|Repository:||Georgia Historical Society|
|Title:||Andersonville Prison photographs|
|Extent:||0.05 cubic feet (1 folder)|
Andersonville Prison, officially known as Camp Sumter, was one of the largest Confederate military prisons established during the Civil War. Located in Andersonville, Georgia, the prison was in existence for 14 months, from February 1864 to April 1865, and housed over 45,000 Union soldiers. Of these soldiers, almost 13,000 died from disease, poor sanitation, malnutrition, abuse, overcrowding, and exposure to the elements. The largest number held in the 26.5 acre stockade at any one time was more than 32,000, during August of 1864. The site of the prison is now the Andersonville National Historic Site.
This collection consists of two, post Civil War, albumen photographs of Andersonville Prison. The images are 5 x 5 inches and depict a civilian and two army officers examining landmarks at the overgrown site. The following is inscribed on the photographs: "Star Fort, Andersonville Prison, Ga." and "Creek, - East Wall - Andersonville Prison, Ga." There are print imperfections from the glare on the original negatives. The photographs are undated, but the military men are wearing uniforms that were introduced in 1895.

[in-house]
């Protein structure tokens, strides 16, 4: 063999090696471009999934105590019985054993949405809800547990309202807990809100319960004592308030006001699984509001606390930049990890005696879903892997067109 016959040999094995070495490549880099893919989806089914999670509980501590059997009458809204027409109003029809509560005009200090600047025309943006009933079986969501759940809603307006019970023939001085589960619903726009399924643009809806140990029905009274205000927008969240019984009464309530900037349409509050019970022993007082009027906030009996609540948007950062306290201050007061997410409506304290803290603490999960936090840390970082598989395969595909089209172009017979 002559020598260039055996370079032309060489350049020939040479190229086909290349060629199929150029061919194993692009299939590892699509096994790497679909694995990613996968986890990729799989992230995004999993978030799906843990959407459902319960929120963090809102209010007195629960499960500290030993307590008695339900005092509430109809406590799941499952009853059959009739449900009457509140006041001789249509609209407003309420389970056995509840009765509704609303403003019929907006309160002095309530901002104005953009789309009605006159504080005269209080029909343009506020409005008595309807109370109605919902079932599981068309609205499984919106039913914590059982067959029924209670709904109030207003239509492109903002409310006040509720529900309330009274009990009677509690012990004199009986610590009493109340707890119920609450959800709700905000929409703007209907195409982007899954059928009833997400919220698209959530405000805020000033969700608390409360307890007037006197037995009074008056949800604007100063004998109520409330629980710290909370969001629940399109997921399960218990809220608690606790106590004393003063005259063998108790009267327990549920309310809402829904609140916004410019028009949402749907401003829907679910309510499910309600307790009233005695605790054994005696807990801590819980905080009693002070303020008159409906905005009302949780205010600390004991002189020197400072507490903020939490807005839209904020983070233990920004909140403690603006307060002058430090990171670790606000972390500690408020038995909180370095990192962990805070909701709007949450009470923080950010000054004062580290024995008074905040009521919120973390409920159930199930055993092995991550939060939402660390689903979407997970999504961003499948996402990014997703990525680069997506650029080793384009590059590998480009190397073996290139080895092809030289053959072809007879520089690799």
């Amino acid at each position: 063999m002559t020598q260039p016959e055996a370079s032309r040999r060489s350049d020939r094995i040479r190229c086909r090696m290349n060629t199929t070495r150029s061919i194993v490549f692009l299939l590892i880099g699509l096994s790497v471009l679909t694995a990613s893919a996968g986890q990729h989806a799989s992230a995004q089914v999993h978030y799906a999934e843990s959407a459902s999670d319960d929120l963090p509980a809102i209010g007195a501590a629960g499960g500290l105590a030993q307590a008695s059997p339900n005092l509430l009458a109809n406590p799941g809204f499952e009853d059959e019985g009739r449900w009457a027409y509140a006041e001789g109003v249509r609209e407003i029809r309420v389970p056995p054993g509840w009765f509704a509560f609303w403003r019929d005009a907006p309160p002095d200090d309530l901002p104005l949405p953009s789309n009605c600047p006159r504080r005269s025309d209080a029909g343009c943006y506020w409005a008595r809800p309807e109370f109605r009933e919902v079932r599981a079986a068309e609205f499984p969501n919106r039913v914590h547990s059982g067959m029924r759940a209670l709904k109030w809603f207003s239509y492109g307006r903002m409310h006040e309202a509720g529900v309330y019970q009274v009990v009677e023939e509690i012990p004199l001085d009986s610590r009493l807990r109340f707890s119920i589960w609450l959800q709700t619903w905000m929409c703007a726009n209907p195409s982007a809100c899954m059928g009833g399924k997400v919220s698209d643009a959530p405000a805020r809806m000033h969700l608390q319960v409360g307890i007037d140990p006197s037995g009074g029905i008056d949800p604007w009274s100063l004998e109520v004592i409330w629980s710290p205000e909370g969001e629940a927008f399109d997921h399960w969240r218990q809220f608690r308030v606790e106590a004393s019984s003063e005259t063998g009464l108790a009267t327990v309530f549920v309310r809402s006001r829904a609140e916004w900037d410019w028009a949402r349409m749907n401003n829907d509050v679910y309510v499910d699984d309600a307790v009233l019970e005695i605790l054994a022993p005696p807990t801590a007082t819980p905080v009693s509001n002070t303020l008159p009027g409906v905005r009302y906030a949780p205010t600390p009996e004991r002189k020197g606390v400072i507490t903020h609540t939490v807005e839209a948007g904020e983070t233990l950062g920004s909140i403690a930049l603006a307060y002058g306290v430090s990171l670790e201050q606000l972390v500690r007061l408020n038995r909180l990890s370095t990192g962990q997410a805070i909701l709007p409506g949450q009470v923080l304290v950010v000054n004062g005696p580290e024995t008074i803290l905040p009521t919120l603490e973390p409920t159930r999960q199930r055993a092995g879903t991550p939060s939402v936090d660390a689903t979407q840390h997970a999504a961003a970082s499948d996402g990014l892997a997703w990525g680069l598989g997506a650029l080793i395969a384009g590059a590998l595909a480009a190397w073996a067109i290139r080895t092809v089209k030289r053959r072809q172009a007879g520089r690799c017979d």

This collection is processed at the Basic Level (or collection level). There is no detailed inventory for this collection as it is not fully processed. To request that this collection be added to our priority list of collections to be fully processed as staffing and funding allow, please contact the Library and Archives staff.
The collection is open for research.
|Andersonville Prison photographs, circa 1900 View online.|